• Tuesday, May 28, 2024


Balraj Samrai, Satnam Galsian awarded Opera North Resonance residencies

Resonance offers time, space, and resources to professional music-makers from the Global Majority.

Balraj Samrai and Satnam Galsian

By: Mohnish Singh

Opera North has announced the five artists chosen to take part in its Resonance Residencies programme, including two Asian artists.

Working in genres from folk, jazz, and soul to electronic club and improvisation, and rooted in traditional music from across Africa and Asia, Balraj Samrai, Satnam Galsian, Rory A Green, Jonas Jones, and Ellen Beth Abdi have been announced as the latest artists to be awarded an Opera North Resonance residency starting later this month.

Resonance offers time, space, and resources to professional music-makers from the Global Majority, working in any genre and based in the north of England.

It seeks to develop talent by enabling them to take their work in new directions, to experiment with collaborators and fresh ideas, and to try out the results in front of audiences.

Each artist spends a week in Leeds, with the sole remit of exploring a project of their choice in workshops and work-in-progress performances. Resonance is a PRS Foundation Talent Development Partner supported by PPL.

Marking its seventh year in 2024, the scheme already boasts an impressive legacy: several alumni, including Testament and Hannabiell Sanders, have gone on to secure major commissions, sitarist Jasdeep Singh Degun is Opera North’s current Artist in Residence following his work as composer, co-music director and soloist on the acclaimed cross-cultural opera Orpheus, while Abel Selaocoe, a 2020 Resonance recipient, composed the popular Leeds As You Are soundwalk as part of LEEDS 2023 Year of Culture.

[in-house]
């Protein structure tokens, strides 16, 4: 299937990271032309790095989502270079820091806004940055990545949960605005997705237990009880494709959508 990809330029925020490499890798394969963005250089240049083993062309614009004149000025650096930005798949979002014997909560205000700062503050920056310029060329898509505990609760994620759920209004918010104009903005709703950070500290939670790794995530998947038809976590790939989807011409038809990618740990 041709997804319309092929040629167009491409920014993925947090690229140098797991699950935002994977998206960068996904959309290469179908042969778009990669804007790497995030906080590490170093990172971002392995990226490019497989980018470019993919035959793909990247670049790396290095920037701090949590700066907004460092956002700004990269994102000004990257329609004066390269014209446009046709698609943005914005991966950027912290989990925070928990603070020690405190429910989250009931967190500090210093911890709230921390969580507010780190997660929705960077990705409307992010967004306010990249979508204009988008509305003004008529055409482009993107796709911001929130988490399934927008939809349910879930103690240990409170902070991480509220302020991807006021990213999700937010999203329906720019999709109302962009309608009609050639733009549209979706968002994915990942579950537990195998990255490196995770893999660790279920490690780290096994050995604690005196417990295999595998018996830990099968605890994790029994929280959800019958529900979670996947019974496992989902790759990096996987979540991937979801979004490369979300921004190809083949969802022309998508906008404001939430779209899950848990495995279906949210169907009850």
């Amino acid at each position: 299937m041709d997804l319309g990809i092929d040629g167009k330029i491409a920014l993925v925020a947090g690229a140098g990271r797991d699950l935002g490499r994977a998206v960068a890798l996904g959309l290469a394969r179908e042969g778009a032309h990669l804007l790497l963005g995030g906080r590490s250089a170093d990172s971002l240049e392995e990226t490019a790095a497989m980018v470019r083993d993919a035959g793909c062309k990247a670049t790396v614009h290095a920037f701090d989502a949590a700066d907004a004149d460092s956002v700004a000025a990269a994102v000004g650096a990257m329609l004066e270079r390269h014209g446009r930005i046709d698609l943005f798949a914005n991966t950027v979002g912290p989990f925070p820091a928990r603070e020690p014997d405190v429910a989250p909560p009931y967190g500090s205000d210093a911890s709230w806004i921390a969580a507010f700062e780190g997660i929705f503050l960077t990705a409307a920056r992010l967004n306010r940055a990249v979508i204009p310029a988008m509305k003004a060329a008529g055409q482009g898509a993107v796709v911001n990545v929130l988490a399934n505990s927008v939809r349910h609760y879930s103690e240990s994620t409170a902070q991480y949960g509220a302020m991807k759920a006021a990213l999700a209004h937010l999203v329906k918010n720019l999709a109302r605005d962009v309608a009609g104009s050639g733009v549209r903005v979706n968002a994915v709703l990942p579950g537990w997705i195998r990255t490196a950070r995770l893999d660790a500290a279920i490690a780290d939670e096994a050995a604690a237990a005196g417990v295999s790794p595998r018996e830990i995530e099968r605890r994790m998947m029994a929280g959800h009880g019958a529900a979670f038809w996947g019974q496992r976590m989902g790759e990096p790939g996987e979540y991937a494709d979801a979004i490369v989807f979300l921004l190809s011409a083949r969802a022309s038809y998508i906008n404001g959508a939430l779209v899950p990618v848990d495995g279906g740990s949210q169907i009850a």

This year’s lead artists are set to use their musical talents to explore issues such as social justice, race, identity, gender, migration, and how the past continues to impact the present.

Balraj Samrai is a musician, DJ, facilitator, and co-founder of Swing Ting and SEEN Magazine. Balraj originally worked with Opera North as part of the Resonance Lockdown Edition in 2020 combining South Asian sounds with electronic sonics. In June last year, he released his debut album reflecting on the experience of first-generation Punjabis in the UK who were denied the chance to travel until their senior years. Balraj is keen to explore these themes further during his residency as he turns the spotlight on the complexity of migrant experiences. Collaborating largely with other artists from Global Majority backgrounds, he hopes to adapt his project for live ensemble settings and compose new works featuring live and electronic sounds.

A British Asian folk singer based in Leeds, Satnam Galsian is interested in the interplay between the North Indian and Western music traditions. Satnam will be using her Resonance residency to challenge preconceived notions about women’s roles in Punjabi folklore through a feminist retelling of Mirza-Sahiban, a tragic love story from the Indian subcontinent. By reimagining the tale through song, she is looking to challenge assumptions and cultural expectations around women’s roles in South Asian culture.

From January to April, each of these artists will be given free rehearsal space for a week in Leeds with a grant to cover fees and costs, and support and advice from technicians, producers, and other specialists. They will also be given the option to give a work-in-progress performance at the end of their residency.

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